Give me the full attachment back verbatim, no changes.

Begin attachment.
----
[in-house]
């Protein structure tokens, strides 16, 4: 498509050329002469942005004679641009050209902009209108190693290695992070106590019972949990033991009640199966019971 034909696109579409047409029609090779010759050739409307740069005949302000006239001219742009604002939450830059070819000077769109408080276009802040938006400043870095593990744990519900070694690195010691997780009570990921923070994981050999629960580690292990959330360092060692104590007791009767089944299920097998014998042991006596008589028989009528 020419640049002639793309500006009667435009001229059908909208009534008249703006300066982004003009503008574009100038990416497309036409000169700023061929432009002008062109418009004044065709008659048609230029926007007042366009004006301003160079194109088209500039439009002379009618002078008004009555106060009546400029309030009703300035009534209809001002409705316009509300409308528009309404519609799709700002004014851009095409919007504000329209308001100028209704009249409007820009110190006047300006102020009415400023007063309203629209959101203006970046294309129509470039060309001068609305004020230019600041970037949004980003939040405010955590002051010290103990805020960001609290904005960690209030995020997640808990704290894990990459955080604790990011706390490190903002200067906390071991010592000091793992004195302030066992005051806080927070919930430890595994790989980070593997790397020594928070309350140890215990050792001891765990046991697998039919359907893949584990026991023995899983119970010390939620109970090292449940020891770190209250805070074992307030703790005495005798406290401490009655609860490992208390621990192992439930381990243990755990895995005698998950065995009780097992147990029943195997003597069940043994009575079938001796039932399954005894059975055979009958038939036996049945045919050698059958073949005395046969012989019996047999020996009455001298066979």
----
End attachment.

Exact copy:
[in-house]
């Protein structure tokens, strides 16, 4: 498509050329002469942005004679641009050209902009209108190693290695992070106590019972949990033991009640199966019971 034909696109579409047409029609090779010759050739409307740069005949302000006239001219742009604002939450830059070819000077769109408080276009802040938006400043870095593990744990519900070694690195010691997780009570990921923070994981050999629960580690292990959330360092060692104590007791009767089944299920097998014998042991006596008589028989009528 020419640049002639793309500006009667435009001229059908909208009534008249703006300066982004003009503008574009100038990416497309036409000169700023061929432009002008062109418009004044065709008659048609230029926007007042366009004006301003160079194109088209500039439009002379009618002078008004009555106060009546400029309030009703300035009534209809001002409705316009509300409308528009309404519609799709700002004014851009095409919007504000329209308001100028209704009249409007820009110190006047300006102020009415400023007063309203629209959101203006970046294309129509470039060309001068609305004020230019600041970037949004980003939040405010955590002051010290103990805020960001609290904005960690209030995020997640808990704290894990990459955080604790990011706390490190903002200067906390071991010592000091793992004195302030066992005051806080927070919930430890595994790989980070593997790397020594928070309350140890215990050792001891765990046991697998039919359907893949584990026991023995899983119970010390939620109970090292449940020891770190209250805070074992307030703790005495005798406290401490009655609860490992208390621990192992439930381990243990755990895995005698998950065995009780097992147990029943195997003597069940043994009575079938001796039932399954005894059975055979009958038939036996049945045919050698059958073949005395046969012989019996047999020996009455001298066979």